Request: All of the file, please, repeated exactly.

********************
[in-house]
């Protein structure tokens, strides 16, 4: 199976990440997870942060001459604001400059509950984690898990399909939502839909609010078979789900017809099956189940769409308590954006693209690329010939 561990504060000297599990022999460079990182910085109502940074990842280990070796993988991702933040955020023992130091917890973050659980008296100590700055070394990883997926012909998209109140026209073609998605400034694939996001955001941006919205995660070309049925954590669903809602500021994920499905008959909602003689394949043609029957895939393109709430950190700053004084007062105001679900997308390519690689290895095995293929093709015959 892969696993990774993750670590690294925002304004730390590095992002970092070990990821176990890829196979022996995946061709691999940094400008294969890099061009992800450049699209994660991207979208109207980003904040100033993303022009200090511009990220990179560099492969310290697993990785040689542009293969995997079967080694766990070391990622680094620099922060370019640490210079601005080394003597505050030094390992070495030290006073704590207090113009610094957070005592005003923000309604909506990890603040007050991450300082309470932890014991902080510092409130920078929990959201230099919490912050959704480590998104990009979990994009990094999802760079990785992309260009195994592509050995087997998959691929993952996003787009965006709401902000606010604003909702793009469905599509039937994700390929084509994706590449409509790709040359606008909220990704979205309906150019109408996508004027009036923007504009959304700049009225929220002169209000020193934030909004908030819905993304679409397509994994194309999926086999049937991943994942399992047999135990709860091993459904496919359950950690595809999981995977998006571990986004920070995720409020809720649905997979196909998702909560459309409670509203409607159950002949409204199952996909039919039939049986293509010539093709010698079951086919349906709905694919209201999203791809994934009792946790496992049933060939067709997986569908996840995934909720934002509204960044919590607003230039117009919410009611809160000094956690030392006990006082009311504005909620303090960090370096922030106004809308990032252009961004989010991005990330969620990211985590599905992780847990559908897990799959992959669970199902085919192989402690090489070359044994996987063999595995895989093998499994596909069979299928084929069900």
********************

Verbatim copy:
[in-house]
């Protein structure tokens, strides 16, 4: 199976990440997870942060001459604001400059509950984690898990399909939502839909609010078979789900017809099956189940769409308590954006693209690329010939 561990504060000297599990022999460079990182910085109502940074990842280990070796993988991702933040955020023992130091917890973050659980008296100590700055070394990883997926012909998209109140026209073609998605400034694939996001955001941006919205995660070309049925954590669903809602500021994920499905008959909602003689394949043609029957895939393109709430950190700053004084007062105001679900997308390519690689290895095995293929093709015959 892969696993990774993750670590690294925002304004730390590095992002970092070990990821176990890829196979022996995946061709691999940094400008294969890099061009992800450049699209994660991207979208109207980003904040100033993303022009200090511009990220990179560099492969310290697993990785040689542009293969995997079967080694766990070391990622680094620099922060370019640490210079601005080394003597505050030094390992070495030290006073704590207090113009610094957070005592005003923000309604909506990890603040007050991450300082309470932890014991902080510092409130920078929990959201230099919490912050959704480590998104990009979990994009990094999802760079990785992309260009195994592509050995087997998959691929993952996003787009965006709401902000606010604003909702793009469905599509039937994700390929084509994706590449409509790709040359606008909220990704979205309906150019109408996508004027009036923007504009959304700049009225929220002169209000020193934030909004908030819905993304679409397509994994194309999926086999049937991943994942399992047999135990709860091993459904496919359950950690595809999981995977998006571990986004920070995720409020809720649905997979196909998702909560459309409670509203409607159950002949409204199952996909039919039939049986293509010539093709010698079951086919349906709905694919209201999203791809994934009792946790496992049933060939067709997986569908996840995934909720934002509204960044919590607003230039117009919410009611809160000094956690030392006990006082009311504005909620303090960090370096922030106004809308990032252009961004989010991005990330969620990211985590599905992780847990559908897990799959992959669970199902085919192989402690090489070359044994996987063999595995895989093998499994596909069979299928084929069900």